Crayfish – Red Gold of West Coast

February 17, 2010

in News & Activities

West Coast rock lobster caught on the West Coast of South Africa

West Coast crayfish takes pride of place at the top of South Africa’s most desirable seafood list. A far cry from the previous century when fishermen regarded them as pests to be tossed overboard when caught in their nets, only useful to be sold in wagon loads to farmers as fertilizer.

This internationally sought after gourmet delicacy occurs only in the waters off the south-western coast from north of Walvis Bay (Namibia) to East London on the east coast of South Africa. A slow growing crustacean, with male crayfish taking 7 to 10 years to attain a catchable size and females up to 20 years.

The species display some fascinating characteristics, such as making use of ocean currents to transport their young away from parent populations, only for the young to return several months later to resettle on “home territory”. These drifting, transparent miniatures of adult lobsters are capable of swimming long distances thereby returning to the area in which the parent stock lives.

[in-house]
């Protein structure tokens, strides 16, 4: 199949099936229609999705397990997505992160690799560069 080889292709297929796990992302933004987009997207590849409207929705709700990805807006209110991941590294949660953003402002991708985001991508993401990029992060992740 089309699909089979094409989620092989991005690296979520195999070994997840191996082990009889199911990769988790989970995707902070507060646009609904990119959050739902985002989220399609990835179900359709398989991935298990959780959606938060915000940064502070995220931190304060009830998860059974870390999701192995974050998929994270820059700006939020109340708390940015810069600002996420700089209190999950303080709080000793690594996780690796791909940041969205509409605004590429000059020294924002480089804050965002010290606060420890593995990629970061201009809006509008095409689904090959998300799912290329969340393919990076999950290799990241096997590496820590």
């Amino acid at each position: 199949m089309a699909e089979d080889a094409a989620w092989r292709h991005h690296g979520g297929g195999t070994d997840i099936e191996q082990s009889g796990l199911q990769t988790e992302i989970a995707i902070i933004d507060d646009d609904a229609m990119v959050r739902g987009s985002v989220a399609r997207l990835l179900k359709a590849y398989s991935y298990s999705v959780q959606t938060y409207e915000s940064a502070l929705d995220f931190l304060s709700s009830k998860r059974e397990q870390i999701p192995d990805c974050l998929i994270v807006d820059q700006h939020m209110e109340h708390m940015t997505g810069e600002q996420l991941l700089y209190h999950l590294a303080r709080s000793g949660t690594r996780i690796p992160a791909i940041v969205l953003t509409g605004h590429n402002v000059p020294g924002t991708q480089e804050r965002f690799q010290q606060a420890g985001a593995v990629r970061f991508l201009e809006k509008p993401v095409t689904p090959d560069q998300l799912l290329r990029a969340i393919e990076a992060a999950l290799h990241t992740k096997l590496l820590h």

Commercial Crayfish Industry

West Coast fishing harbour on the West Coast of South Africa.

Fishing harbour on the West Coast

The lucrative West Coast rock lobster fishery is one of the country’s oldest fisheries, dating back to at least 1875, when the first commercial processing plant was established. Today crayfish factories are found all along the West Coast, especially in Saldanha, St Helena Bay, Elands Bay, Doring Bay and Lamberts Bay.

Jasus Ialandii is caught inshore by traps and hoop nets deployed from small vessels, and is also harvested by recreational divers.

During the 1990s, a decrease in growth rate, and insufficient numbers of juvenile lobsters in the population to sustain a healthy fishery in the immediate future, reduced total rock-lobster landings, with the total allowable catches down to about half that of the 1980s.

Currently the harvestable mass is estimated to be only some 5% of pre-exploitation levels. Despite this earlier significant depletion on the West Coast, the crayfish population has now stabilized, an improvement  largely due to the implementation of crayfish fishing controls.

The commercial fishery for West Coast rock lobster is controlled by using combinations of total allowable catch quotas allocated for zones along the coast, a minimum size limit, closed seasons, daily bag limits and restricted fishing (08h00–16h00) during seasonal fishing days.

Visit Draaihoek Restaurant to savour this West Coast delicacy. During season fresh crayfish features prominently on the menu, served as a main item on the Draaihoek Restaurant menu or complemented by a selection of seafood.

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